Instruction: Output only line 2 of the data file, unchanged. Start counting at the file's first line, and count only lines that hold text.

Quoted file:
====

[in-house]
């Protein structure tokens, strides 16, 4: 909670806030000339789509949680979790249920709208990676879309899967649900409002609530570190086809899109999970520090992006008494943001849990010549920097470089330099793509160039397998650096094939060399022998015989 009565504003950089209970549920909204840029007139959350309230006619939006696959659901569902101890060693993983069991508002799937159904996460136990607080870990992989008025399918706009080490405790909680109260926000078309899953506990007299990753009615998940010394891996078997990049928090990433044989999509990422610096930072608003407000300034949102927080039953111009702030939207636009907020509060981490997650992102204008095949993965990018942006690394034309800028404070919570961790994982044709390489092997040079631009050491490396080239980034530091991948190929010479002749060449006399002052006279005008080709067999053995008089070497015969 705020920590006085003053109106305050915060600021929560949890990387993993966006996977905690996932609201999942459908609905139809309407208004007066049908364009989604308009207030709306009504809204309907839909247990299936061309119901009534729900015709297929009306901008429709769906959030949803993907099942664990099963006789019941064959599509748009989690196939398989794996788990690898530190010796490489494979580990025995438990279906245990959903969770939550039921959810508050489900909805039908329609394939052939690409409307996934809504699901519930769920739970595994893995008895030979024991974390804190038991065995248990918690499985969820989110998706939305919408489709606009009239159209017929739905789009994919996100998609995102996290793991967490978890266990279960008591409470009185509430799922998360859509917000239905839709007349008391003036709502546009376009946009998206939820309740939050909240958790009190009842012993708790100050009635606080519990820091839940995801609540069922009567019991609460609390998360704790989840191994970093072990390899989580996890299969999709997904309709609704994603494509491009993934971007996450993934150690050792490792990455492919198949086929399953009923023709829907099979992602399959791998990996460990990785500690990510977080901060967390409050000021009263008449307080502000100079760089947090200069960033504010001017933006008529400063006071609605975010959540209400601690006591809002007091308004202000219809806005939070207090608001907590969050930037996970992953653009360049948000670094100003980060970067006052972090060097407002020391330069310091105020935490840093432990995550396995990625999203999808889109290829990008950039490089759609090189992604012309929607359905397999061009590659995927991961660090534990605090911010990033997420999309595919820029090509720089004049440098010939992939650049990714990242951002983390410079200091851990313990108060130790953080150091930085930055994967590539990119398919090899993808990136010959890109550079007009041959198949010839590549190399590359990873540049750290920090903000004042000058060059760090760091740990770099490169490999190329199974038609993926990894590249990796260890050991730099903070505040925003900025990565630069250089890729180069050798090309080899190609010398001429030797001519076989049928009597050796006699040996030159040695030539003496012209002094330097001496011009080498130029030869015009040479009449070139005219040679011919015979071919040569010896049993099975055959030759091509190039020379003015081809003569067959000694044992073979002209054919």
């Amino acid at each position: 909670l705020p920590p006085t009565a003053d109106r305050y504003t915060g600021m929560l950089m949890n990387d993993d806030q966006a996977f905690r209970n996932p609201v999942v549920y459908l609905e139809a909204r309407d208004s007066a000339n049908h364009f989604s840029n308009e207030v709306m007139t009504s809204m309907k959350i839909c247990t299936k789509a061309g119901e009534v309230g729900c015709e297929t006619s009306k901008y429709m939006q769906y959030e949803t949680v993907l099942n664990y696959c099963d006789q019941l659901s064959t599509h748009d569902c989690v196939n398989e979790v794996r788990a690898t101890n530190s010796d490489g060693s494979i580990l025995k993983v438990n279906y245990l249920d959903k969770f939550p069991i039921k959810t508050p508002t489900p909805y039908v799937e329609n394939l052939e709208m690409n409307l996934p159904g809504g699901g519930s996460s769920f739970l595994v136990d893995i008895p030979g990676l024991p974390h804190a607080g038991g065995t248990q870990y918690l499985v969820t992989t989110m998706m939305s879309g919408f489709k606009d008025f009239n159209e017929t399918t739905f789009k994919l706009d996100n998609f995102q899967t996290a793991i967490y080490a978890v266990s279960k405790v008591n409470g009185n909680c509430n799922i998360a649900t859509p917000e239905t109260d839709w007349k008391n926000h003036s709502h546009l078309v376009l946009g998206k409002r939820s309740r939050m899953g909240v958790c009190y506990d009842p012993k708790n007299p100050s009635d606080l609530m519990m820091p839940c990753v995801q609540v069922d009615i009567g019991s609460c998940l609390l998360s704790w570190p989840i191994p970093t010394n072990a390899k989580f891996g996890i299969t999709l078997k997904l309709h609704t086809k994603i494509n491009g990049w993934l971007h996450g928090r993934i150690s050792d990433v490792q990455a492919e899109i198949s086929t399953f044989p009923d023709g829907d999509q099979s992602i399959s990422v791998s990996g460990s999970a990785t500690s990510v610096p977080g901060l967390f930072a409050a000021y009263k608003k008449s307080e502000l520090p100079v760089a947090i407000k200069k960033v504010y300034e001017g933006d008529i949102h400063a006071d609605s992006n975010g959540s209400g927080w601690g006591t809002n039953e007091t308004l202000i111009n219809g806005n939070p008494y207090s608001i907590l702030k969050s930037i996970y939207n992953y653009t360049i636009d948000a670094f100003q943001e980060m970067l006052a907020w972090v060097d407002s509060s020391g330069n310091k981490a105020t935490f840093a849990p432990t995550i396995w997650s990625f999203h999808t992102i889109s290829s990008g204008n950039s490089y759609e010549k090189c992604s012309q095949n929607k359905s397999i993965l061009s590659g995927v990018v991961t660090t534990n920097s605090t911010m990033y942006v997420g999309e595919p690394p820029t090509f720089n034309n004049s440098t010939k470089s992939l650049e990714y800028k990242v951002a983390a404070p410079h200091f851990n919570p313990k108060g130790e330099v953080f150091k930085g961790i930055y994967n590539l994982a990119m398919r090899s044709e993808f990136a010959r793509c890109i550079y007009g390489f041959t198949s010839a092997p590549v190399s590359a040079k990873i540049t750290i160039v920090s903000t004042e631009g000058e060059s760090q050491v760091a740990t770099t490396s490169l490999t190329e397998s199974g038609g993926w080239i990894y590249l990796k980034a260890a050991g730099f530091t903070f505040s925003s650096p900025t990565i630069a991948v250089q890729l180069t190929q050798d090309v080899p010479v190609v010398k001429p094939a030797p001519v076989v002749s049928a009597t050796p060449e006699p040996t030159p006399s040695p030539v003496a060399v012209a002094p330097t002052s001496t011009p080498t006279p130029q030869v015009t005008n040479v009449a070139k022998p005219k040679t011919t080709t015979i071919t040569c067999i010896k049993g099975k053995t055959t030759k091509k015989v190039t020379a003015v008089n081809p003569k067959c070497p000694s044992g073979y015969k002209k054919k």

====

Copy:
């Protein structure tokens, strides 16, 4: 909670806030000339789509949680979790249920709208990676879309899967649900409002609530570190086809899109999970520090992006008494943001849990010549920097470089330099793509160039397998650096094939060399022998015989 009565504003950089209970549920909204840029007139959350309230006619939006696959659901569902101890060693993983069991508002799937159904996460136990607080870990992989008025399918706009080490405790909680109260926000078309899953506990007299990753009615998940010394891996078997990049928090990433044989999509990422610096930072608003407000300034949102927080039953111009702030939207636009907020509060981490997650992102204008095949993965990018942006690394034309800028404070919570961790994982044709390489092997040079631009050491490396080239980034530091991948190929010479002749060449006399002052006279005008080709067999053995008089070497015969 705020920590006085003053109106305050915060600021929560949890990387993993966006996977905690996932609201999942459908609905139809309407208004007066049908364009989604308009207030709306009504809204309907839909247990299936061309119901009534729900015709297929009306901008429709769906959030949803993907099942664990099963006789019941064959599509748009989690196939398989794996788990690898530190010796490489494979580990025995438990279906245990959903969770939550039921959810508050489900909805039908329609394939052939690409409307996934809504699901519930769920739970595994893995008895030979024991974390804190038991065995248990918690499985969820989110998706939305919408489709606009009239159209017929739905789009994919996100998609995102996290793991967490978890266990279960008591409470009185509430799922998360859509917000239905839709007349008391003036709502546009376009946009998206939820309740939050909240958790009190009842012993708790100050009635606080519990820091839940995801609540069922009567019991609460609390998360704790989840191994970093072990390899989580996890299969999709997904309709609704994603494509491009993934971007996450993934150690050792490792990455492919198949086929399953009923023709829907099979992602399959791998990996460990990785500690990510977080901060967390409050000021009263008449307080502000100079760089947090200069960033504010001017933006008529400063006071609605975010959540209400601690006591809002007091308004202000219809806005939070207090608001907590969050930037996970992953653009360049948000670094100003980060970067006052972090060097407002020391330069310091105020935490840093432990995550396995990625999203999808889109290829990008950039490089759609090189992604012309929607359905397999061009590659995927991961660090534990605090911010990033997420999309595919820029090509720089004049440098010939992939650049990714990242951002983390410079200091851990313990108060130790953080150091930085930055994967590539990119398919090899993808990136010959890109550079007009041959198949010839590549190399590359990873540049750290920090903000004042000058060059760090760091740990770099490169490999190329199974038609993926990894590249990796260890050991730099903070505040925003900025990565630069250089890729180069050798090309080899190609010398001429030797001519076989049928009597050796006699040996030159040695030539003496012209002094330097001496011009080498130029030869015009040479009449070139005219040679011919015979071919040569010896049993099975055959030759091509190039020379003015081809003569067959000694044992073979002209054919």